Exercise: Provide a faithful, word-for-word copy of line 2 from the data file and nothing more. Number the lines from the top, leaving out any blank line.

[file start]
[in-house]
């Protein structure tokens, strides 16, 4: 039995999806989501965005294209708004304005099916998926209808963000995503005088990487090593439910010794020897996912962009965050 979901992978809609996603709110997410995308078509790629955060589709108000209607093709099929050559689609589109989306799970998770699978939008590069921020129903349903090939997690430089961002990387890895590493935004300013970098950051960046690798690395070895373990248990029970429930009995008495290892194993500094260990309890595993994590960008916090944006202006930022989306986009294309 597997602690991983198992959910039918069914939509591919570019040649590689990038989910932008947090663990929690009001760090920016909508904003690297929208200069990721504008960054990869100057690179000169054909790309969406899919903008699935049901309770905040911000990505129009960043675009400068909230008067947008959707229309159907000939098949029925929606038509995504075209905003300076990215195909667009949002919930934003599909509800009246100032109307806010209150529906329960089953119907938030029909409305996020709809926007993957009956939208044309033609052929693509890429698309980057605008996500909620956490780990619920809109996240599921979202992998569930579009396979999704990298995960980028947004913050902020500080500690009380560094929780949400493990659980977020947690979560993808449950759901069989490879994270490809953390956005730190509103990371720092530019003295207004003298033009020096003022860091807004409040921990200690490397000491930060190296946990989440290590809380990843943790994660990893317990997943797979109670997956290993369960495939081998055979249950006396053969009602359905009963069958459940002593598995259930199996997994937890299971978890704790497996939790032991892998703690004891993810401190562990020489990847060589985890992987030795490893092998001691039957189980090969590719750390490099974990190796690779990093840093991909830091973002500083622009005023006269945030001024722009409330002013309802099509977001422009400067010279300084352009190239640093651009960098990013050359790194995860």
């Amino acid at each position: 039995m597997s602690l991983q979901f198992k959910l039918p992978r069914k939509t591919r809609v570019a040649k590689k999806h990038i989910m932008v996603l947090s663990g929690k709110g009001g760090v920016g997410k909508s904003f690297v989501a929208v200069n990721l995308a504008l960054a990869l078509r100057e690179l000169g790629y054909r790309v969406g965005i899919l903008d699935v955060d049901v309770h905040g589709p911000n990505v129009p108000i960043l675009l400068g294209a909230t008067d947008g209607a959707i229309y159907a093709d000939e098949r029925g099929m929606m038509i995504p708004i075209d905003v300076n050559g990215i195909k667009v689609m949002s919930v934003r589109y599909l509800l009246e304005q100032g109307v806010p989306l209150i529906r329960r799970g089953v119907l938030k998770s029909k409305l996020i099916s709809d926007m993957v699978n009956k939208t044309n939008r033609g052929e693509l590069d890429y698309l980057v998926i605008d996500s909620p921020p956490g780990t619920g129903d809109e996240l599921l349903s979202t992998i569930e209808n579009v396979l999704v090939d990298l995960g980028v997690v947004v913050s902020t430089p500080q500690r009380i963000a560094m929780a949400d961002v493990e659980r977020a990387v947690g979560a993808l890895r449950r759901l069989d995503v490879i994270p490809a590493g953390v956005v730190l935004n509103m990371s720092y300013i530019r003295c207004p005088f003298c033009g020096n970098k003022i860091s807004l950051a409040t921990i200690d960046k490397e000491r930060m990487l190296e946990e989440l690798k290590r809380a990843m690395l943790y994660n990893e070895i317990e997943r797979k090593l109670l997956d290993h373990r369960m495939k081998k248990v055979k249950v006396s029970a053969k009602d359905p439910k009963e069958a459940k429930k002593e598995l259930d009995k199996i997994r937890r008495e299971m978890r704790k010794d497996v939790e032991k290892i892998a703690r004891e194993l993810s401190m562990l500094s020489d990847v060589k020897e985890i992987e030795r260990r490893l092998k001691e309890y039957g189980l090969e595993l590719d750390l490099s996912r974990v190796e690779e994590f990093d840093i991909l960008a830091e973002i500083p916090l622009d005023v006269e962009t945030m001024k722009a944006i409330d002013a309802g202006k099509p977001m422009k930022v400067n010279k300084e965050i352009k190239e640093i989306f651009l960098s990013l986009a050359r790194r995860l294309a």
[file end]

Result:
């Protein structure tokens, strides 16, 4: 039995999806989501965005294209708004304005099916998926209808963000995503005088990487090593439910010794020897996912962009965050 979901992978809609996603709110997410995308078509790629955060589709108000209607093709099929050559689609589109989306799970998770699978939008590069921020129903349903090939997690430089961002990387890895590493935004300013970098950051960046690798690395070895373990248990029970429930009995008495290892194993500094260990309890595993994590960008916090944006202006930022989306986009294309 597997602690991983198992959910039918069914939509591919570019040649590689990038989910932008947090663990929690009001760090920016909508904003690297929208200069990721504008960054990869100057690179000169054909790309969406899919903008699935049901309770905040911000990505129009960043675009400068909230008067947008959707229309159907000939098949029925929606038509995504075209905003300076990215195909667009949002919930934003599909509800009246100032109307806010209150529906329960089953119907938030029909409305996020709809926007993957009956939208044309033609052929693509890429698309980057605008996500909620956490780990619920809109996240599921979202992998569930579009396979999704990298995960980028947004913050902020500080500690009380560094929780949400493990659980977020947690979560993808449950759901069989490879994270490809953390956005730190509103990371720092530019003295207004003298033009020096003022860091807004409040921990200690490397000491930060190296946990989440290590809380990843943790994660990893317990997943797979109670997956290993369960495939081998055979249950006396053969009602359905009963069958459940002593598995259930199996997994937890299971978890704790497996939790032991892998703690004891993810401190562990020489990847060589985890992987030795490893092998001691039957189980090969590719750390490099974990190796690779990093840093991909830091973002500083622009005023006269945030001024722009409330002013309802099509977001422009400067010279300084352009190239640093651009960098990013050359790194995860």